The hammering has already begun. It’s coming from next door, through the bush, the next cottage over, although it’s hardly a cottage anymore. It was empty for years, so I don’t expect the hammering to stop anytime soon. It started when my new neighbour moved in a couple of months ago, and it seems to continue, off and on, until late afternoon. At first it annoyed me, but now it seems to blend in, like the birdsong and the cicadas. I saw him the other day, the mysterious wielder of the hammer. He was obviously coming back from town, at cruising speed, his boat full to the gunnels with lengths of timber and boxes of God only knows what. Probably nails. He’s bound to be going through them like wildfire, judging by the noise. Like me, he keeps to himself. I like that. I like that he respects the invisible boundary lines between our two properties. We’ve never actually met, but that suits me. We don’t need to be friends to be neighbours.

Finishing my coffee, I head back inside in search of breakfast. I forgot to add cereal to the list on the fridge, so I didn’t get any on my supply run a couple of days ago. I add it to the list now, before I forget again. I forget a lot of things these days. Without lists, notes and routines I’m not sure where I’d be. I could phone Ana and get her to pick some up on her way, but it’s not urgent. I can do without cereal for a few more days. I make toast instead, slathering on blueberry jam and adding a few more things to the shopping list on the fridge, while I remember.

It’s still early, and there are a lot of hours in front of me. I’m grateful to have energy today, so I use it to go for a walk. Before I set off, I pull my long auburn hair into a high ponytail to keep the heat off the back of my neck, because I still find this walk challenging, even on a good day.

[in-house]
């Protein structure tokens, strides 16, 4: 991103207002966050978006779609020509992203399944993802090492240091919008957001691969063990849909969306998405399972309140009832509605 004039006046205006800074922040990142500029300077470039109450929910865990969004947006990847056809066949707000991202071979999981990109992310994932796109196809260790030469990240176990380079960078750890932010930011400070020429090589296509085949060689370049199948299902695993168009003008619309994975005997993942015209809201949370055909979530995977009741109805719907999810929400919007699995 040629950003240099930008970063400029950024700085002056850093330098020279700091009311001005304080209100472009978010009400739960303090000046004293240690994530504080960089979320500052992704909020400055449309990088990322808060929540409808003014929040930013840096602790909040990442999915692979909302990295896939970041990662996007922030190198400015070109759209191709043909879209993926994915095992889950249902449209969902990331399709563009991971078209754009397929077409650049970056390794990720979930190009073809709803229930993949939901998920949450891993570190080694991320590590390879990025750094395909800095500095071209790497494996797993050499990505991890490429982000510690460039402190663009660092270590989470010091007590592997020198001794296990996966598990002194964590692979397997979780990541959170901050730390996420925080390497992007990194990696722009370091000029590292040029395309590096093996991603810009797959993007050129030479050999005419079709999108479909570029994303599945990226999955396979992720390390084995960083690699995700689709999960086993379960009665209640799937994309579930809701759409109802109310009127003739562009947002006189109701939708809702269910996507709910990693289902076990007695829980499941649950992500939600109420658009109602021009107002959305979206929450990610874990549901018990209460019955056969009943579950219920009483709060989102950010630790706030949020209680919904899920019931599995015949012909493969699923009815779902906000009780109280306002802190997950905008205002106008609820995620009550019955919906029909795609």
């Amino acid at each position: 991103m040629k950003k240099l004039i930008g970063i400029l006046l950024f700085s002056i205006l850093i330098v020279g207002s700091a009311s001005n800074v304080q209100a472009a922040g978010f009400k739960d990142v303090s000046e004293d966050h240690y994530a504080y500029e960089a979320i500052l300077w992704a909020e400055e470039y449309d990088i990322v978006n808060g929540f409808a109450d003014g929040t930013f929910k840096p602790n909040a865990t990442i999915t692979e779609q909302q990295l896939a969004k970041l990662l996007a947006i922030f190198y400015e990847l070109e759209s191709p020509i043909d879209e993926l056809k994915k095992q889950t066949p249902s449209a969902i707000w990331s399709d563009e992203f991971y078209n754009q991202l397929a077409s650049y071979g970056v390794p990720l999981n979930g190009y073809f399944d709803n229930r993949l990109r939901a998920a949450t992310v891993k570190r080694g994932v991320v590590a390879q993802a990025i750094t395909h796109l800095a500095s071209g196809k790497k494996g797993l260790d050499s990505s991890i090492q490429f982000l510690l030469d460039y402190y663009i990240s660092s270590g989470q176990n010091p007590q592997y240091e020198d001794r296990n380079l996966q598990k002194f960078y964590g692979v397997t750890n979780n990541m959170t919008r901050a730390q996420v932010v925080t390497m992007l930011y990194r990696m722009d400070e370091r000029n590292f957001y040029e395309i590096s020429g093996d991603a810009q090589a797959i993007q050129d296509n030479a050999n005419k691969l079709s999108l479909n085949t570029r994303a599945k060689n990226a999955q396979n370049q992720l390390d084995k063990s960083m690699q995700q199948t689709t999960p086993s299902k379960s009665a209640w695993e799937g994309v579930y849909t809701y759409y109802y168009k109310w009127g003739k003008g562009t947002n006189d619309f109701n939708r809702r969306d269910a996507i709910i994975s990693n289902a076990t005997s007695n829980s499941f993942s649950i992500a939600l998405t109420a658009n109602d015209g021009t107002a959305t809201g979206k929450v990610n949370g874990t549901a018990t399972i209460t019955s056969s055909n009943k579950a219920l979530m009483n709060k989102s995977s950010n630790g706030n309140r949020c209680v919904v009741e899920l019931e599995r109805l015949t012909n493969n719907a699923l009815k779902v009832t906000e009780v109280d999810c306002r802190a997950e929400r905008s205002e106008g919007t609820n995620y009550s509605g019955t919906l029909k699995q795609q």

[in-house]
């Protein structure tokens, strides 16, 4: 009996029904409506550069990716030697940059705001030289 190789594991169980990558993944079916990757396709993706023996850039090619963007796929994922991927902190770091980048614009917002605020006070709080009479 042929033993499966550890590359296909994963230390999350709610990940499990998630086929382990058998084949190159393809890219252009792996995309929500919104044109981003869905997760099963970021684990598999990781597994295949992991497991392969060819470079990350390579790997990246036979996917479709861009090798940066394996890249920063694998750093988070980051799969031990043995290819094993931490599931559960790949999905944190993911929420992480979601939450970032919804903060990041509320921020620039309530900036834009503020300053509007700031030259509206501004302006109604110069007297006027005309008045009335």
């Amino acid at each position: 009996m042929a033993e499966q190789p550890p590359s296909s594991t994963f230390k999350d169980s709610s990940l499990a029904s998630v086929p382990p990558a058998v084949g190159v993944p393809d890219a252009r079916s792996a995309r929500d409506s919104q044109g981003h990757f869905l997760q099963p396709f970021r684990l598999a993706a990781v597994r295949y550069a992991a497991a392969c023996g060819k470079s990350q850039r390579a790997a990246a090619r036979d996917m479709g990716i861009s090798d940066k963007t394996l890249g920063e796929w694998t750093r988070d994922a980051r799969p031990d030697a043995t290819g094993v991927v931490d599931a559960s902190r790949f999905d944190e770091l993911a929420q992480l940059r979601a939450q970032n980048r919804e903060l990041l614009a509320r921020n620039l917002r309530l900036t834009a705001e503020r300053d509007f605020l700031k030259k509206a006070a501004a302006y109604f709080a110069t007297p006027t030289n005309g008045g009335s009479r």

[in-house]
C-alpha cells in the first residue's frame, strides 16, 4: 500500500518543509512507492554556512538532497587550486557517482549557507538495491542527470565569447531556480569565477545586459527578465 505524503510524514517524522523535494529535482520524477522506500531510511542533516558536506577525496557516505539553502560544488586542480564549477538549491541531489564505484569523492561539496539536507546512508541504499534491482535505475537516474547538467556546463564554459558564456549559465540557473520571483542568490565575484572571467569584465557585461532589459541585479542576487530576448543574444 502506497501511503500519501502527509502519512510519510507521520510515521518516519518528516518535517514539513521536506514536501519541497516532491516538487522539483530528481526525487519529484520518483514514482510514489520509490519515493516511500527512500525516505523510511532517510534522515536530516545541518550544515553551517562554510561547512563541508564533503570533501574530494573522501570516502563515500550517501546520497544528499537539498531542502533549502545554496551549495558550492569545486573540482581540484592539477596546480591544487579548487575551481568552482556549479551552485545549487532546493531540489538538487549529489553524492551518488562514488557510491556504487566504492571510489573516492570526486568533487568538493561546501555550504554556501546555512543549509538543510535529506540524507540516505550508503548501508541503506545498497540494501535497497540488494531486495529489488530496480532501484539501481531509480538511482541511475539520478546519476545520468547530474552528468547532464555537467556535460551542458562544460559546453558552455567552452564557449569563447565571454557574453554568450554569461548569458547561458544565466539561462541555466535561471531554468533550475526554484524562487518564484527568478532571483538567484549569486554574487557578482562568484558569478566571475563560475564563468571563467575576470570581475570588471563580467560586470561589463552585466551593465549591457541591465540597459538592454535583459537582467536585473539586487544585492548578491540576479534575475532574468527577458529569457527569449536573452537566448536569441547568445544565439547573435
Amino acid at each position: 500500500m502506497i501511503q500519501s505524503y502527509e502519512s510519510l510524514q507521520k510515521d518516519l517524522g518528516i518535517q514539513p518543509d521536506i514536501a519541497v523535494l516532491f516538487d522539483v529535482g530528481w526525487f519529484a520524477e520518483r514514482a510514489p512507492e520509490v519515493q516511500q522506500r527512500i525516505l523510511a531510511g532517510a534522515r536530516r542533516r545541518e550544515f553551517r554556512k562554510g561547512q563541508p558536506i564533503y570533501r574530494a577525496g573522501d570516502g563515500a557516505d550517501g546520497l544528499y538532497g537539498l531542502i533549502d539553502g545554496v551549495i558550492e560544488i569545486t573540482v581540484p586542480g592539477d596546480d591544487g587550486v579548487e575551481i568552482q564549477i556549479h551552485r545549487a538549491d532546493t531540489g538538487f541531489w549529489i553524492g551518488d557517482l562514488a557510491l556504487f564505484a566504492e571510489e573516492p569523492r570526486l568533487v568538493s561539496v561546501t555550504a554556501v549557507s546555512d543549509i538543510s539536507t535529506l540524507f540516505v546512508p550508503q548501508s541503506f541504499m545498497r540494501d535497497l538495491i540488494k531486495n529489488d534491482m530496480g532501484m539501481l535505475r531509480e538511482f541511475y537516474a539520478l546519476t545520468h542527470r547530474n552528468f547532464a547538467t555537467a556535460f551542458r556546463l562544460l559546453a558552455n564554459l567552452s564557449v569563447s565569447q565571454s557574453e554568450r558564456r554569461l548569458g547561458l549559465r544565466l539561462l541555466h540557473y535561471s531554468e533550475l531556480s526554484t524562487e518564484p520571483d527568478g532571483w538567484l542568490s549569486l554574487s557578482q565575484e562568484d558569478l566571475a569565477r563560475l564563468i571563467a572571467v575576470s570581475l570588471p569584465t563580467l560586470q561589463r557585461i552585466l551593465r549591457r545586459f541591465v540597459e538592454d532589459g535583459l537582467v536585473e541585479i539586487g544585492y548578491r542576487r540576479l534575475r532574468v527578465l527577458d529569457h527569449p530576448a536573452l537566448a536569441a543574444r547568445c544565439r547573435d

The walking track is sheltered from the heat of the sun, and not that well-used, even at this time of the year. I walk around the side of the cottage, along the grass between the cottage and the hillside that rises behind it, until I’m at the start of the track. Slowly but steadily the climb begins, as I make my way over tree roots, up inclines and down roughly-hewn steps made from old railway sleepers.

The heat is beginning to get oppressive by the time I reach the halfway point. I stop at the huge rock that sits half on the track and half-buried on the edge of it, overlooking the hillside below. Leaning back against it, sweat running down the back of my neck, I take a few minutes to catch my breath. I’m surrounded by native bush, tall trees that mostly block out the sun, leafy ferns and even some jagged brambles that occasionally tear at my legs and catch the bare skin on my arms. It’s surreal here, with the light filtering down through the canopy and tinging everything with shades of green and gold. Breathing heavily, I turn to take in the view beyond the moss-covered rock. The lake is sparkling like diamonds far below, a beautiful blue, several shades deeper than the blue of the sky with its fluffy white clouds.

I’m at quite a height at this point on the track, and it makes everything look so different. I can’t see any of the small dwellings or cottages dotted around the lake from this angle. I could almost be alone in the universe.

The whispered thought takes root, settling in my bones and making itself at home there.

Alone.

It’s tantalising, far too powerful to ignore. My heart races, thumping against the side of my ribcage.

I step forward, one hand on the rock to steady myself, as the whisper becomes a rush of air. The closer to the edge of the track I get, the louder the rush. It’s as if the universe is tilting, as if there are forces at play that I was completely unaware of until now.

BOOK: In the Shadow of Satellites
3.67Mb size Format: txt, pdf, ePub
ads